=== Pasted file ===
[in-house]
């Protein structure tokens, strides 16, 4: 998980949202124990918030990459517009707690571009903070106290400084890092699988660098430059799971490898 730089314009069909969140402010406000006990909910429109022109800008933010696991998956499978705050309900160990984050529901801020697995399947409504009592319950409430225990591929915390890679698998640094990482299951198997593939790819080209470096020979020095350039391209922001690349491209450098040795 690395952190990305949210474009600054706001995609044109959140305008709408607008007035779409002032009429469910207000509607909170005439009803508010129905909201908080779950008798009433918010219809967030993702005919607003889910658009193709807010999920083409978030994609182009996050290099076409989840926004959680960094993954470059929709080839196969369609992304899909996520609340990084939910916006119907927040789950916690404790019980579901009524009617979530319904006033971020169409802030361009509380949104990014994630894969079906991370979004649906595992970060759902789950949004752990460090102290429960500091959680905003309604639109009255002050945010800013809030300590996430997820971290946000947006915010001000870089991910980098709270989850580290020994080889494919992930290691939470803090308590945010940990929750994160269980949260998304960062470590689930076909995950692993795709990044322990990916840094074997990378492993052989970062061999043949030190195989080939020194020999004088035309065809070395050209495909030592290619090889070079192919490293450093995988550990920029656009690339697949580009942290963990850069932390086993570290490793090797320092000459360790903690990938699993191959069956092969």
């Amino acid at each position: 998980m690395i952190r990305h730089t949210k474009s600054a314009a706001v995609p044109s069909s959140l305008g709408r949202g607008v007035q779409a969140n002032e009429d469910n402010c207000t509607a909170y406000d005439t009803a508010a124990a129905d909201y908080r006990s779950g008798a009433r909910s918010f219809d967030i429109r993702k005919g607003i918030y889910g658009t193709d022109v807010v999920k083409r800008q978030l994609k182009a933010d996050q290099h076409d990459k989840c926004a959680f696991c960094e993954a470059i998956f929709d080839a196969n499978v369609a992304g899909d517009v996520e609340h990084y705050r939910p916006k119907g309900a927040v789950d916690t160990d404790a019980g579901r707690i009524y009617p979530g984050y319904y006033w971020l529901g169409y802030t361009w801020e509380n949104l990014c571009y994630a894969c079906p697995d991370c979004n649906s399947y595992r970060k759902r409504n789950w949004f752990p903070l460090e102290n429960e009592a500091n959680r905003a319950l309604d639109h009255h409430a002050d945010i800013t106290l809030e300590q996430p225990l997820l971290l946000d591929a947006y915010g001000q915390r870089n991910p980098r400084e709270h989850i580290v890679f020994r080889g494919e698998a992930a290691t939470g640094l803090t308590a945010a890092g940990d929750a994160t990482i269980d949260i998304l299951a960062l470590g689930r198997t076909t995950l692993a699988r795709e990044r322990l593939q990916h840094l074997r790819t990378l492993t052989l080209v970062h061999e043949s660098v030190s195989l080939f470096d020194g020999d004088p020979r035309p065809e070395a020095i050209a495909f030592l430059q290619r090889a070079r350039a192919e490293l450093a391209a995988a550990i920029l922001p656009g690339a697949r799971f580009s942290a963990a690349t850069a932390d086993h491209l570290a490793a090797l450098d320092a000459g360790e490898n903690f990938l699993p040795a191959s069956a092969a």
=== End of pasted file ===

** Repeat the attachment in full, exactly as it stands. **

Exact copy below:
[in-house]
């Protein structure tokens, strides 16, 4: 998980949202124990918030990459517009707690571009903070106290400084890092699988660098430059799971490898 730089314009069909969140402010406000006990909910429109022109800008933010696991998956499978705050309900160990984050529901801020697995399947409504009592319950409430225990591929915390890679698998640094990482299951198997593939790819080209470096020979020095350039391209922001690349491209450098040795 690395952190990305949210474009600054706001995609044109959140305008709408607008007035779409002032009429469910207000509607909170005439009803508010129905909201908080779950008798009433918010219809967030993702005919607003889910658009193709807010999920083409978030994609182009996050290099076409989840926004959680960094993954470059929709080839196969369609992304899909996520609340990084939910916006119907927040789950916690404790019980579901009524009617979530319904006033971020169409802030361009509380949104990014994630894969079906991370979004649906595992970060759902789950949004752990460090102290429960500091959680905003309604639109009255002050945010800013809030300590996430997820971290946000947006915010001000870089991910980098709270989850580290020994080889494919992930290691939470803090308590945010940990929750994160269980949260998304960062470590689930076909995950692993795709990044322990990916840094074997990378492993052989970062061999043949030190195989080939020194020999004088035309065809070395050209495909030592290619090889070079192919490293450093995988550990920029656009690339697949580009942290963990850069932390086993570290490793090797320092000459360790903690990938699993191959069956092969």
């Amino acid at each position: 998980m690395i952190r990305h730089t949210k474009s600054a314009a706001v995609p044109s069909s959140l305008g709408r949202g607008v007035q779409a969140n002032e009429d469910n402010c207000t509607a909170y406000d005439t009803a508010a124990a129905d909201y908080r006990s779950g008798a009433r909910s918010f219809d967030i429109r993702k005919g607003i918030y889910g658009t193709d022109v807010v999920k083409r800008q978030l994609k182009a933010d996050q290099h076409d990459k989840c926004a959680f696991c960094e993954a470059i998956f929709d080839a196969n499978v369609a992304g899909d517009v996520e609340h990084y705050r939910p916006k119907g309900a927040v789950d916690t160990d404790a019980g579901r707690i009524y009617p979530g984050y319904y006033w971020l529901g169409y802030t361009w801020e509380n949104l990014c571009y994630a894969c079906p697995d991370c979004n649906s399947y595992r970060k759902r409504n789950w949004f752990p903070l460090e102290n429960e009592a500091n959680r905003a319950l309604d639109h009255h409430a002050d945010i800013t106290l809030e300590q996430p225990l997820l971290l946000d591929a947006y915010g001000q915390r870089n991910p980098r400084e709270h989850i580290v890679f020994r080889g494919e698998a992930a290691t939470g640094l803090t308590a945010a890092g940990d929750a994160t990482i269980d949260i998304l299951a960062l470590g689930r198997t076909t995950l692993a699988r795709e990044r322990l593939q990916h840094l074997r790819t990378l492993t052989l080209v970062h061999e043949s660098v030190s195989l080939f470096d020194g020999d004088p020979r035309p065809e070395a020095i050209a495909f030592l430059q290619r090889a070079r350039a192919e490293l450093a391209a995988a550990i920029l922001p656009g690339a697949r799971f580009s942290a963990a690349t850069a932390d086993h491209l570290a490793a090797l450098d320092a000459g360790e490898n903690f990938l699993p040795a191959s069956a092969a």